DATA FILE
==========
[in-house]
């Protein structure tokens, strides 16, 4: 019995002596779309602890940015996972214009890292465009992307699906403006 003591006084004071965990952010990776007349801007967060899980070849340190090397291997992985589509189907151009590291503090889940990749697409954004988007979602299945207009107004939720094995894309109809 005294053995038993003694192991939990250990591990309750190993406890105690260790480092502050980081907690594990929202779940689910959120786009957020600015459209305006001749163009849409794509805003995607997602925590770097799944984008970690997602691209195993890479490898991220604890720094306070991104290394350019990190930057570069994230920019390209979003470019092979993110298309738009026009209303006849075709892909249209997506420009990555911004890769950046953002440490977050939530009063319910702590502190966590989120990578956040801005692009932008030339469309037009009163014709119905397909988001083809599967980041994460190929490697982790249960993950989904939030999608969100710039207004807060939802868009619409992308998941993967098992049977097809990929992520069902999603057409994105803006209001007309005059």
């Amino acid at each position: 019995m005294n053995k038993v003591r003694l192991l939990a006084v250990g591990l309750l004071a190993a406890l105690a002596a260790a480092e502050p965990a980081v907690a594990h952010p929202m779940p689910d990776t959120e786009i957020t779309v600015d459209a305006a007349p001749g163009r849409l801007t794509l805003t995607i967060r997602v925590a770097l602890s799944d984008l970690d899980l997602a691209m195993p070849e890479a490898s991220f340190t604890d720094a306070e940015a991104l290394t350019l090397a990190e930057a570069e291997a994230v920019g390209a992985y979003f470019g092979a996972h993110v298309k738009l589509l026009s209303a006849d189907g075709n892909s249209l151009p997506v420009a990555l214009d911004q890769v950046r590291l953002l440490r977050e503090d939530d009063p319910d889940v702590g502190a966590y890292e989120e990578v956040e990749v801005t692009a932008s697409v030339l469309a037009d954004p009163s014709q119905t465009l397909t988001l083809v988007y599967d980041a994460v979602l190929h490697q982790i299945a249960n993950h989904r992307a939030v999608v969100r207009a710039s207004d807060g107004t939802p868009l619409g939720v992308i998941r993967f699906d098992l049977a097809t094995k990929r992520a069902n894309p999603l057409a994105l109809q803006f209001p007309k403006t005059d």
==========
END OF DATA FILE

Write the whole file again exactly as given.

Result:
[in-house]
């Protein structure tokens, strides 16, 4: 019995002596779309602890940015996972214009890292465009992307699906403006 003591006084004071965990952010990776007349801007967060899980070849340190090397291997992985589509189907151009590291503090889940990749697409954004988007979602299945207009107004939720094995894309109809 005294053995038993003694192991939990250990591990309750190993406890105690260790480092502050980081907690594990929202779940689910959120786009957020600015459209305006001749163009849409794509805003995607997602925590770097799944984008970690997602691209195993890479490898991220604890720094306070991104290394350019990190930057570069994230920019390209979003470019092979993110298309738009026009209303006849075709892909249209997506420009990555911004890769950046953002440490977050939530009063319910702590502190966590989120990578956040801005692009932008030339469309037009009163014709119905397909988001083809599967980041994460190929490697982790249960993950989904939030999608969100710039207004807060939802868009619409992308998941993967098992049977097809990929992520069902999603057409994105803006209001007309005059």
């Amino acid at each position: 019995m005294n053995k038993v003591r003694l192991l939990a006084v250990g591990l309750l004071a190993a406890l105690a002596a260790a480092e502050p965990a980081v907690a594990h952010p929202m779940p689910d990776t959120e786009i957020t779309v600015d459209a305006a007349p001749g163009r849409l801007t794509l805003t995607i967060r997602v925590a770097l602890s799944d984008l970690d899980l997602a691209m195993p070849e890479a490898s991220f340190t604890d720094a306070e940015a991104l290394t350019l090397a990190e930057a570069e291997a994230v920019g390209a992985y979003f470019g092979a996972h993110v298309k738009l589509l026009s209303a006849d189907g075709n892909s249209l151009p997506v420009a990555l214009d911004q890769v950046r590291l953002l440490r977050e503090d939530d009063p319910d889940v702590g502190a966590y890292e989120e990578v956040e990749v801005t692009a932008s697409v030339l469309a037009d954004p009163s014709q119905t465009l397909t988001l083809v988007y599967d980041a994460v979602l190929h490697q982790i299945a249960n993950h989904r992307a939030v999608v969100r207009a710039s207004d807060g107004t939802p868009l619409g939720v992308i998941r993967f699906d098992l049977a097809t094995k990929r992520a069902n894309p999603l057409a994105l109809q803006f209001p007309k403006t005059d």